At the end of April 1665, at the height of his fame and powers he travelled to Paris, where he remained until November; he met Paul Fréart de Chantelou who kept a Journal of Bernini's visit. Bernini's international popularity was such that on his walks in Paris the streets were lined with admiring crowds. This trip, encouraged by Father Oliva, general of the Jesuits, was a response to the repeated requests for his works by King Louis XIV. Here Bernini presented some designs for the east front of the Louvre. which were ultimately rejected. He soon lost favor at the French court as he praised the art and architecture of Italy over that of France; he said that a painting by Guido Reni was worth more than all of Paris. The sole work remaining from his time in Paris is a bust of Louis XIV, which set the standard for royal portraiture for a century.
Bernini's architectural works include sacred and secular buildings and sometimes their urban settings and interiors. He made adjustments to existing buildings and designed new constructions. Amongst his most well known works are the Piazza San Pietro (1656–1667), the piazza and colonnades in front of St. Peter's Basilica and the interior decoration of the Basilica. Amongst his secular works are a number of Roman palaces: following the death of Carlo Maderno, he took over the supervision of the building works at the Palazzo Barberini from 1630 on which he worked with Borromini; the Palazzo Ludovisi (now Palazzo Montecitorio)(started 1650); and the Palazzo Chigi (now Palazzo Chigi-Odescalchi) (started 1664).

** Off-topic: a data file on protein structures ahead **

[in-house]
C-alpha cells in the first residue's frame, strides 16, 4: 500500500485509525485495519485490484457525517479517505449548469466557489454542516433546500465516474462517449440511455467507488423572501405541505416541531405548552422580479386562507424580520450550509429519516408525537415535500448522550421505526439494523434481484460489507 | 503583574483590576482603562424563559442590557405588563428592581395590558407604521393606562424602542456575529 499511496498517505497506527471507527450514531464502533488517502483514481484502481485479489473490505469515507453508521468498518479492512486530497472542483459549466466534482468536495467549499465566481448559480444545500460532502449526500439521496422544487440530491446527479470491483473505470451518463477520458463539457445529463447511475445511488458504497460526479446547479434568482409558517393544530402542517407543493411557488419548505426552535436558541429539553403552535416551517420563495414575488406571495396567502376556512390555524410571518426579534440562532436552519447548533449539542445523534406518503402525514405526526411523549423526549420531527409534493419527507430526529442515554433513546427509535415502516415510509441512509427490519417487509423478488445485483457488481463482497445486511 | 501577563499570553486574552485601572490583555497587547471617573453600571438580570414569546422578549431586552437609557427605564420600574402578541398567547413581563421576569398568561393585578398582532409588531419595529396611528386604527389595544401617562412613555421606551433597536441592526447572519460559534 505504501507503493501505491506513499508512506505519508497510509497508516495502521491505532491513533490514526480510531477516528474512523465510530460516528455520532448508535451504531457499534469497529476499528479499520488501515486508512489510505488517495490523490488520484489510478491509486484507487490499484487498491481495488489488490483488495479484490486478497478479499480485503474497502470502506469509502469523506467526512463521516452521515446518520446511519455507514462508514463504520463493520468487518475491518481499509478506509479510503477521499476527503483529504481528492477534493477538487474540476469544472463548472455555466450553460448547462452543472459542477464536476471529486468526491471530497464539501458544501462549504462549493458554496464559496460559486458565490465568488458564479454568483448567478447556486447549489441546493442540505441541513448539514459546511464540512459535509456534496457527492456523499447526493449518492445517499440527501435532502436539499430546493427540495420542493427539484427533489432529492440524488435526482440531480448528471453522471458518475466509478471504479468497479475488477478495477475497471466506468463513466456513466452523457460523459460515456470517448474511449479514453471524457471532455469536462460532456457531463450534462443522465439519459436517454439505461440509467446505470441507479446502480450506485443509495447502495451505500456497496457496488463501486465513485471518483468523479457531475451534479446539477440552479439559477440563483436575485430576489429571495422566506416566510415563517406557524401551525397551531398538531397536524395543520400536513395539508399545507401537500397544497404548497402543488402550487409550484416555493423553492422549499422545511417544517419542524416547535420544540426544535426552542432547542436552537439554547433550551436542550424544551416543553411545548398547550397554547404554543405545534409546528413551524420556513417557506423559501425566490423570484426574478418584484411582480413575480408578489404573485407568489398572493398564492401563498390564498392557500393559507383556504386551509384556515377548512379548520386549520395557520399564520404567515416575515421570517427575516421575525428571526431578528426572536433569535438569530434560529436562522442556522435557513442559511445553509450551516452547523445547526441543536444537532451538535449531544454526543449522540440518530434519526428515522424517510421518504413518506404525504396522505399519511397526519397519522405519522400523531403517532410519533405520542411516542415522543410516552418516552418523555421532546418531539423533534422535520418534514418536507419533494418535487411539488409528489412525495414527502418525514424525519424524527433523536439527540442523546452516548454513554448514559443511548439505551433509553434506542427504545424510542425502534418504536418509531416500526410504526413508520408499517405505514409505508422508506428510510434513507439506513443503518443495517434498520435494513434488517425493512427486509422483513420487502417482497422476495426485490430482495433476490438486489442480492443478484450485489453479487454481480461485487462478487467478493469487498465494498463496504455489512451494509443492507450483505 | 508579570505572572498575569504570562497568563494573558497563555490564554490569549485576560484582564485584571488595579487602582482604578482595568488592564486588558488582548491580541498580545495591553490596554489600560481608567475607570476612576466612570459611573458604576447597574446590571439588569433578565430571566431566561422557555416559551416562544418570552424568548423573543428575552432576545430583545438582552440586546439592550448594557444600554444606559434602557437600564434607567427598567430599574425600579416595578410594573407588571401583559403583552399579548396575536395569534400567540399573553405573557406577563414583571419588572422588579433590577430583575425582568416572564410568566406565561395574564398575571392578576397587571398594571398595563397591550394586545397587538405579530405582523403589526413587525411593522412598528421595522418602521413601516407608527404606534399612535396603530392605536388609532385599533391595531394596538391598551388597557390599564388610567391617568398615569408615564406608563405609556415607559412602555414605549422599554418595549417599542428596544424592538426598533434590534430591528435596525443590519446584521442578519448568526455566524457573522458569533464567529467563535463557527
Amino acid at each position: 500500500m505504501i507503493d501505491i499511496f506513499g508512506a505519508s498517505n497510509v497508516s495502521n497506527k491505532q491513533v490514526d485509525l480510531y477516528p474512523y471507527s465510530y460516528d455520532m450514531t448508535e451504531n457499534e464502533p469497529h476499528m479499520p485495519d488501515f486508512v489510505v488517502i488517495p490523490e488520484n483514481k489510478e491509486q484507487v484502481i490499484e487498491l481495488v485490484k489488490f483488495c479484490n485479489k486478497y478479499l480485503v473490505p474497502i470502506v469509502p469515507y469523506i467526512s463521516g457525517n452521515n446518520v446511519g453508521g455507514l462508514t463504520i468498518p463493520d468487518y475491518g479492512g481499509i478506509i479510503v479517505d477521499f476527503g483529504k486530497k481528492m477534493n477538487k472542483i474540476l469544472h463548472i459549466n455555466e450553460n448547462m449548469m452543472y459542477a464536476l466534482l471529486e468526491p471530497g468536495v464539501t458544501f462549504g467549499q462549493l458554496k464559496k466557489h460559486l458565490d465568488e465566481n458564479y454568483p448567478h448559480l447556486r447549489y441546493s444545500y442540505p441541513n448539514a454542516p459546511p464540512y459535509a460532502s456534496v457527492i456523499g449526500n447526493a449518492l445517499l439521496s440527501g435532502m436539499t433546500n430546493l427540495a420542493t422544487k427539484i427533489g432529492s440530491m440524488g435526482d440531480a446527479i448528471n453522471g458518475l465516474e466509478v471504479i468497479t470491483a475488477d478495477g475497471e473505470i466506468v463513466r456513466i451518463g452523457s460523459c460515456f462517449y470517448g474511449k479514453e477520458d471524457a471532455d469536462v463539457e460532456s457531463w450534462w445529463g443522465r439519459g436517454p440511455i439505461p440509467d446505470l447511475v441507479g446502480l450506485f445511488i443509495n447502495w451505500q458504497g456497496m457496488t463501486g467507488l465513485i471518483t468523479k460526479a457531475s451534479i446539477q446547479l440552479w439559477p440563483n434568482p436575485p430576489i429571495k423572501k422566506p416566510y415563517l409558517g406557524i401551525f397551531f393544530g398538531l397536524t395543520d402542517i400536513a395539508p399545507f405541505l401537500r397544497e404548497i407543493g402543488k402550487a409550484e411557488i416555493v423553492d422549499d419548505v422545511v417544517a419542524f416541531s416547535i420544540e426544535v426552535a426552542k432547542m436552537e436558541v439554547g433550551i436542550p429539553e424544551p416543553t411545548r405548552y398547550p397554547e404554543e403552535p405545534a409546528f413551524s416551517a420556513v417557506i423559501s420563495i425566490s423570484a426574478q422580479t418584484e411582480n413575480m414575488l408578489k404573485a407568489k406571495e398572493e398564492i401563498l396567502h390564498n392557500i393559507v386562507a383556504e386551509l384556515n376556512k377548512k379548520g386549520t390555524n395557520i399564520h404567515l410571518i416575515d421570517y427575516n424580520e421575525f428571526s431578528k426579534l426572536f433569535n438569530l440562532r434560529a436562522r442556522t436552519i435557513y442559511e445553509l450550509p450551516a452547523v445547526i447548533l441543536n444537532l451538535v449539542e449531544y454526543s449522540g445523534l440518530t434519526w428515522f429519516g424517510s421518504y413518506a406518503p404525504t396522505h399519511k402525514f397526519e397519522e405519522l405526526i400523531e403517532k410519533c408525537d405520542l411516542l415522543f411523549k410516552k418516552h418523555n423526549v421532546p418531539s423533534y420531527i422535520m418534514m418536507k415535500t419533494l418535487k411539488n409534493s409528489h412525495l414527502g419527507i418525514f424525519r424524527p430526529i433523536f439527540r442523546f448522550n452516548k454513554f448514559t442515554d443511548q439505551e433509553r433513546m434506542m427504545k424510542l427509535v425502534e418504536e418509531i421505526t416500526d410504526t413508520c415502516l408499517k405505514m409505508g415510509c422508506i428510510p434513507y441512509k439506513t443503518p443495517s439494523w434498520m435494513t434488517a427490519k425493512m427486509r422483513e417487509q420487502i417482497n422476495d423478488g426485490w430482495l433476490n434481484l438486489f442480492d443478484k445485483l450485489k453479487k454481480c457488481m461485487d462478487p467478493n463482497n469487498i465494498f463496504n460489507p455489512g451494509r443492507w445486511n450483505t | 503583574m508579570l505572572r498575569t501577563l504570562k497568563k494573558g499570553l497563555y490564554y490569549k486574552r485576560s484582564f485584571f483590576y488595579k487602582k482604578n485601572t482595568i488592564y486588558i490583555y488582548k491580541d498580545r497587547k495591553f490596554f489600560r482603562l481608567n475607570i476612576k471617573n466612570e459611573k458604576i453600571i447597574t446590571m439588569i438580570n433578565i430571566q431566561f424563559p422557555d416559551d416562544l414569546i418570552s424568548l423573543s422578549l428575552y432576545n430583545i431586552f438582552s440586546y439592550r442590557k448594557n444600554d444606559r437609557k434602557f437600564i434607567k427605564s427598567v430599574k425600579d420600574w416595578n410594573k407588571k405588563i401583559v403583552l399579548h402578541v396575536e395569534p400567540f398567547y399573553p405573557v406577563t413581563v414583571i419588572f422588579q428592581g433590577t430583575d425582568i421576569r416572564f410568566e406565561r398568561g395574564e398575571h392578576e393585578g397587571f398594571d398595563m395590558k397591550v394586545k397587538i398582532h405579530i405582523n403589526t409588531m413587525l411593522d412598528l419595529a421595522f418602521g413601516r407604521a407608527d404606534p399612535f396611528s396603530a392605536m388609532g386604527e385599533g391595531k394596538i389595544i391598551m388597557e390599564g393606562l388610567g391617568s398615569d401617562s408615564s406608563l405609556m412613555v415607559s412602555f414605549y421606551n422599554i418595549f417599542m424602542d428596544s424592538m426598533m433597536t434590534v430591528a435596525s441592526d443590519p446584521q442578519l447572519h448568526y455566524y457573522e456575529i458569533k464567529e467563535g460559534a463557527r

His first architectural projects were the façade and refurbishment of the church of Santa Bibiana (1624–1626) and the St. Peter's baldachin (1624–1633), the bronze columned canopy over the high altar of St. Peter's Basilica. In 1629, and before St. Peter's baldachin was complete, Urban VIII put him in charge of all the ongoing architectural works at St Peter's. However, due to political reasons and miscalculations in his design of the bell-towers for St. Peter's, of which only one was completed and then subsequently torn down, Bernini fell out of favor during the Pamphili papacy of Innocent X. Never wholly without patronage, Bernini then regained a major role in the decoration of St. Peter's with the Pope Alexander VII Chigi, leading to his design of the piazza and colonnade in front of St. Peter's. Further significant works by Bernini at the Vatican include the Scala Regia, (1663–6) the monumental grand stairway entrance to the Vatican Palace and the Cathedra Petri, the Chair of Saint Peter, in the apse of St. Peter's.